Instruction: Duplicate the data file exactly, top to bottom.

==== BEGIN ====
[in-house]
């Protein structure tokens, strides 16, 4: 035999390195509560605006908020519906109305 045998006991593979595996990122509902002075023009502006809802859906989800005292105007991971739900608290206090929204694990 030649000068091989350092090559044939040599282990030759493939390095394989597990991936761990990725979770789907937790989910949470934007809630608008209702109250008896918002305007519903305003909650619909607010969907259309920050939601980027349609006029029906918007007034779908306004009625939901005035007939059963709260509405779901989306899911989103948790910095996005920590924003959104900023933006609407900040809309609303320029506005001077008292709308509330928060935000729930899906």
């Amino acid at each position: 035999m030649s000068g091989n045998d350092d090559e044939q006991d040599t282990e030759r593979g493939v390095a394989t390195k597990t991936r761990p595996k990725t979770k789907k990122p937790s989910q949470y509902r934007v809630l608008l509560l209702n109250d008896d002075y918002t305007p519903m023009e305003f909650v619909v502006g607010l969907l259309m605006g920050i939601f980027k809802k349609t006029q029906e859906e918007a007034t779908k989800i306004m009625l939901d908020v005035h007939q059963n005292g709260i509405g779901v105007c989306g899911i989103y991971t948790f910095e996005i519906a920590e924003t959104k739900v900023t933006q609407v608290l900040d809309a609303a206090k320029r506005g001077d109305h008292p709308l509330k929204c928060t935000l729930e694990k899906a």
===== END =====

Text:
[in-house]
């Protein structure tokens, strides 16, 4: 035999390195509560605006908020519906109305 045998006991593979595996990122509902002075023009502006809802859906989800005292105007991971739900608290206090929204694990 030649000068091989350092090559044939040599282990030759493939390095394989597990991936761990990725979770789907937790989910949470934007809630608008209702109250008896918002305007519903305003909650619909607010969907259309920050939601980027349609006029029906918007007034779908306004009625939901005035007939059963709260509405779901989306899911989103948790910095996005920590924003959104900023933006609407900040809309609303320029506005001077008292709308509330928060935000729930899906």
């Amino acid at each position: 035999m030649s000068g091989n045998d350092d090559e044939q006991d040599t282990e030759r593979g493939v390095a394989t390195k597990t991936r761990p595996k990725t979770k789907k990122p937790s989910q949470y509902r934007v809630l608008l509560l209702n109250d008896d002075y918002t305007p519903m023009e305003f909650v619909v502006g607010l969907l259309m605006g920050i939601f980027k809802k349609t006029q029906e859906e918007a007034t779908k989800i306004m009625l939901d908020v005035h007939q059963n005292g709260i509405g779901v105007c989306g899911i989103y991971t948790f910095e996005i519906a920590e924003t959104k739900v900023t933006q609407v608290l900040d809309a609303a206090k320029r506005g001077d109305h008292p709308l509330k929204c928060t935000l729930e694990k899906a």